Whether this reported trend is bogus or not, what would make it peculiar?

The peculiar sensation

On the same day, Saaret E. Yoseph reported on watching a KGB commercial that featured an all Black female cast, and wondered, “Why can’t ads get Black women right?” Good question. Here are the first two paragraphs of her reflection:

“`It is a peculiar sensation, this double-consciousness, this sense of always looking at one’s self through the eyes of others, of measuring one’s soul by the tape of a world that looks on in amused contempt and pity. One ever feels his two-ness,—an American, a Negro; two souls, two thoughts, two unreconciled strivings; two warring ideals in one dark body, whose dogged strength alone keeps it from being torn asunder.’

—W.E.B. Du Bois, The Souls of Black Folk

I wonder if the peculiar sensation W.E.B. Du Bois had in mind when writing The Souls of Black Folk is the same one I get when watching KGB’s latest ad. The directory assistance turned question-and-answer text service has me experiencing the 21st century version of double-consciousness—an American Negro woman, a consumer—two warring identities and one bad commercial break.”

When Du Bois wrote about peculiar sensation, he placed that between being-a-problem and becoming-a-coworker. “To the real question, How does it feel to be a problem? I answer seldom a word. And yet being a problem is a strange experience,—peculiar even for one who has never been anything else, save perhaps in babyhood and in Europe.” For Du Bois, the peculiar sensation begins there, with the real question that elicits seldom a response, that is, the question of the Black Real.

The goal of the Black Real project is simple: “The history of the American Negro is the history of this strife,—this longing to attain self-conscious manhood, to merge his double self into a better, truer self….This, then, is the end of his striving: to be a co-worker in the kingdom of culture, to escape both death and isolation, to husband and use his best powers and his latent genius”.

For Du Bois, the question of the Black Real was the question of the Black Man: “For Du Bois, the African American male was the paradigmatic Black intellectual”. The Black Woman? The “American Negro woman”? She did not attain the status of problem. She was peculiar.

As she is today: “For black American women, our two-ness is never more evident than when people are trying to sell us something. As advertisers vie for our attention, the incongruity of our two identities—who we are and who we are perceived to be—could not be more clear than in those 32 seconds.”

The peculiar paradox

Jayathi Ghosh has a new book out, Never Done and Poorly Paid: Women’s Work in Globalising India. I hope to read it soon. A recent review quoted Ghosh as having written: “We have a peculiar paradox emerging in India, of women doing both more paid work and more unpaid work, and also looking for but not finding more paid work….[These] indicate the reduced economic and social bargaining power of women as workers”.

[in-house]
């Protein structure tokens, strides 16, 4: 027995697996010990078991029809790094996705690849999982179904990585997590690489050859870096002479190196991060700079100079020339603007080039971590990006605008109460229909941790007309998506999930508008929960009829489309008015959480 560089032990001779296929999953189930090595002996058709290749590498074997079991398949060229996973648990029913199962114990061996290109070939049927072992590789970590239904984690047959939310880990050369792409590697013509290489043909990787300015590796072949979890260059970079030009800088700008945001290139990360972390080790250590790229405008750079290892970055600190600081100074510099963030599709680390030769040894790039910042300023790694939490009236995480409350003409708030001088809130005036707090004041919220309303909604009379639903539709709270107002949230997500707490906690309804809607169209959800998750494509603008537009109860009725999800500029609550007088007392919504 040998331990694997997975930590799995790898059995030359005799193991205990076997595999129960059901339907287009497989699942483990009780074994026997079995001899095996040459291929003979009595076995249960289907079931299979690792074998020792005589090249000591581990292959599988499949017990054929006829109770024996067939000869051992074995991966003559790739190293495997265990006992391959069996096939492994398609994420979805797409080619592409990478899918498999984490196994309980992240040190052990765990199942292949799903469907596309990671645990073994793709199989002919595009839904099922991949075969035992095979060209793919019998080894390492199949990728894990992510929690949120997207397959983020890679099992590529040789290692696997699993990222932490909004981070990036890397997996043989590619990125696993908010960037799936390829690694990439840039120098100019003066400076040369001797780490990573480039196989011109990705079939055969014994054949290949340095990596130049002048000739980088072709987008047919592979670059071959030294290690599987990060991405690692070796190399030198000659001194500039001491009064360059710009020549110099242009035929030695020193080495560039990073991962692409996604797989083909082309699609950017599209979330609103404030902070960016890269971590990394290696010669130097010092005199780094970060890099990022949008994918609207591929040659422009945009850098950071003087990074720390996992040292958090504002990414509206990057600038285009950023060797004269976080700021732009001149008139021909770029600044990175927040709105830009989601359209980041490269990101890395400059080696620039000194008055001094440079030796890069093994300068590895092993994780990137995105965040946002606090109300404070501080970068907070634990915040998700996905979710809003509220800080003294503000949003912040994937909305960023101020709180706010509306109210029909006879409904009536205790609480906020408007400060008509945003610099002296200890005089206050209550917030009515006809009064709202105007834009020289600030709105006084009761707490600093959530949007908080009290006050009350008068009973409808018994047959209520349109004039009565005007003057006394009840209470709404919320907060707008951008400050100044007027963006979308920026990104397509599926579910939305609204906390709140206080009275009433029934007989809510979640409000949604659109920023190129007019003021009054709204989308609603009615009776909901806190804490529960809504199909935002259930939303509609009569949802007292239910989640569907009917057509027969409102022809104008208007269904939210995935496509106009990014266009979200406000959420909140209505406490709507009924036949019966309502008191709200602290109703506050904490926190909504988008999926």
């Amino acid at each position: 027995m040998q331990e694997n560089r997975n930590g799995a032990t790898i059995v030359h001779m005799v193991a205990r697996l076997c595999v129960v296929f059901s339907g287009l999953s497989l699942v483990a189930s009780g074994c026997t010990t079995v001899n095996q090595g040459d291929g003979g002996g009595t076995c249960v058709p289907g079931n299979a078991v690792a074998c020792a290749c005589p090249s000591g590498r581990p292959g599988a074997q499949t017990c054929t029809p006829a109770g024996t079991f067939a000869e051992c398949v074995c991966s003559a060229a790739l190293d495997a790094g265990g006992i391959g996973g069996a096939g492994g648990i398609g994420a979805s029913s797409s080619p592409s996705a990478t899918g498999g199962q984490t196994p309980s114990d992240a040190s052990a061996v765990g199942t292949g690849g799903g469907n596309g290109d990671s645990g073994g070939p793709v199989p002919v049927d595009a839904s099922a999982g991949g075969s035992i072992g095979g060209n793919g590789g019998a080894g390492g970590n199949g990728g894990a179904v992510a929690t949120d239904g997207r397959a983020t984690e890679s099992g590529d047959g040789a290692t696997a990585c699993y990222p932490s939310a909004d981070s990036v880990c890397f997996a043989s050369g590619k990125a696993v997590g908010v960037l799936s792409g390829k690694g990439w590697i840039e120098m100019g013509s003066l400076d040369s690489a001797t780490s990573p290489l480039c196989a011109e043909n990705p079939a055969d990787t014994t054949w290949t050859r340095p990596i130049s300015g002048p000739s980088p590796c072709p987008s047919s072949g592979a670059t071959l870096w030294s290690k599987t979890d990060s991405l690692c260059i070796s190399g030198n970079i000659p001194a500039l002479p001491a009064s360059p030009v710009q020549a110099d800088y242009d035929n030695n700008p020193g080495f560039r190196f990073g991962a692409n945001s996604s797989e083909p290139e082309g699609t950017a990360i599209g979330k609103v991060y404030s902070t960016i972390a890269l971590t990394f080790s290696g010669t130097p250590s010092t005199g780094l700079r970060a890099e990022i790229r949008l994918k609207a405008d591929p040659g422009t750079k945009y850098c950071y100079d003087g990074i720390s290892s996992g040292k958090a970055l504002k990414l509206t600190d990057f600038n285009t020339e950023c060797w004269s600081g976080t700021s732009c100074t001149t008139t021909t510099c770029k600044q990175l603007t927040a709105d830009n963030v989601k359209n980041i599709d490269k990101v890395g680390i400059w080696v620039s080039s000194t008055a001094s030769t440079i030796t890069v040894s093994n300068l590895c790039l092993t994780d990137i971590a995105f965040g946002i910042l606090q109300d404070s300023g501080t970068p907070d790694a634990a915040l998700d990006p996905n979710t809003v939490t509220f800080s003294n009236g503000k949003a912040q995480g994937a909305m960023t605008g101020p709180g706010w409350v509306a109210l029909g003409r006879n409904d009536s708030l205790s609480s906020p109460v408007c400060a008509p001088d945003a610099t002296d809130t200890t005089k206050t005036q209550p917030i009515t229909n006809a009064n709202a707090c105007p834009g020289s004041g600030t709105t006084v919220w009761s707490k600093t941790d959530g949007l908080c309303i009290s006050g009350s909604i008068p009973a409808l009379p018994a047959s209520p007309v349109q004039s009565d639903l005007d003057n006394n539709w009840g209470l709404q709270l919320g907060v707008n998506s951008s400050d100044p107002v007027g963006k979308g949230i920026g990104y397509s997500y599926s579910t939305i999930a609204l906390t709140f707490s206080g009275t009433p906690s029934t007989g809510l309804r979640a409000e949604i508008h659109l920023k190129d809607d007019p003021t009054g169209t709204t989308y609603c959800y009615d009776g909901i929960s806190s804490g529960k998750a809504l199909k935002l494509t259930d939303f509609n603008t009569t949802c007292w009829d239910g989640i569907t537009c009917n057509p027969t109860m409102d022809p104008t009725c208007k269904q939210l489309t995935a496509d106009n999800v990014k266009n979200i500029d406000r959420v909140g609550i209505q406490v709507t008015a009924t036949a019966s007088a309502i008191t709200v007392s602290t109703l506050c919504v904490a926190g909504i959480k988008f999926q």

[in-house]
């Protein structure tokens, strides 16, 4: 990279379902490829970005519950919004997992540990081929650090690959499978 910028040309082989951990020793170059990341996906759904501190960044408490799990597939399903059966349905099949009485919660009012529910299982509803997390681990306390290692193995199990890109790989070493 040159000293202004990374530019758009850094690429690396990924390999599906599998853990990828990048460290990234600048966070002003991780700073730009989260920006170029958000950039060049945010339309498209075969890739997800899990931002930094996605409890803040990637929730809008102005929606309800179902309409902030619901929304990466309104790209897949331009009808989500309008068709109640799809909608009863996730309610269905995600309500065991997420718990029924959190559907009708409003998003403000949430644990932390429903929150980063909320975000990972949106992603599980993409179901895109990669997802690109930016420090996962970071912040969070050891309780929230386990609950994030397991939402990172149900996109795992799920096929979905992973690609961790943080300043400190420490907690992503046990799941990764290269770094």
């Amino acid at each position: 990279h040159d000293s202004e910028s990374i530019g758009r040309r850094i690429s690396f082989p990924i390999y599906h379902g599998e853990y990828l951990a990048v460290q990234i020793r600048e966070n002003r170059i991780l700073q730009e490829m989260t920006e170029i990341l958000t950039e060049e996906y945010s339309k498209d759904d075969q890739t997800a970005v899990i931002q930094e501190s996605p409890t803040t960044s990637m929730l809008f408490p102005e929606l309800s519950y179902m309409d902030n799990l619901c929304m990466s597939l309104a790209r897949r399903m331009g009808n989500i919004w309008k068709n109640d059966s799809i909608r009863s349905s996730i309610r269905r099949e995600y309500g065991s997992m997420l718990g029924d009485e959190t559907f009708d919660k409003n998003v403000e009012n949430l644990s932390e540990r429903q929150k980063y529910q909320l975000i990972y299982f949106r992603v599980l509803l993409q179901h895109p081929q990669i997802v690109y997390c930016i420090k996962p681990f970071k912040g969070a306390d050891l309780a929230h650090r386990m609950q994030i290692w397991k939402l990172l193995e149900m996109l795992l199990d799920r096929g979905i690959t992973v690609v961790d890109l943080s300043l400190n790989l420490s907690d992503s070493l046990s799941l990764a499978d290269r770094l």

Women’s peculiar paradox, in the neoliberal political economy, is that the more they work, the fewer jobs they have, the less wealth they have, the greater debts they incur, all the while suffering a reduction in economic and social bargaining power, as workers, as women workers, as women, at home, in the streets, in the so-called work sites.

The peculiar institution

In United States history, peculiar is a key word. Plantation owners, and for generations after them historians, referred to slavery as the peculiar institution. Kenneth Stampp, who died earlier this month, wrote The Peculiar Institution: Slavery in the Antebellum South, published in 1956. That book “juxtaposed the views of slaves themselves with the more conventionally researched perceptions of slave owners, yielding a far different picture of the institution than historians had previously created.”

The slaves never referred to slavery as `peculiar’. Slaves never referred to those who claim to be their owners as `peculiar’. Slaves never refer to their situation today as `peculiar’.  The `peculiar’ of the `peculiar institution’, slavery, was not the peculiar of odd or strange. It was the peculiar of the slave woman and of the women in patriarchy, although neither figured prominently in Stampp’s account.

The peculiar

The peculiar trend, the peculiar sensation, the peculiar paradox: these are terms of art for the categories of woman and of women. Peculiar means particular, of one’s own, odd or eccentric. Peculiar, from peculiare, a sixth century word meaning private property … sort of. Peculiare derives from peculium, which meant “money or property managed by a person incapable of legal ownership.” Under Roman law, it was the “property which a paterfamilias allowed a member of his family, or a master allowed his slave, to hold and administer, and, within limits, to alienate, as though it were his or her own.” Paterfamilias to family, which actually here means wife, master to slave, they’re  the same.

So, when I read that New York City has decided to help the homeless by buying them one-way tickets `back home’, or that England has decided to help asylum seekers, especially women and children, by eliminating services, I think, “How peculiar.” How peculiar indeed.

(Photo Credit: K. M. Dayashankar / Frontline)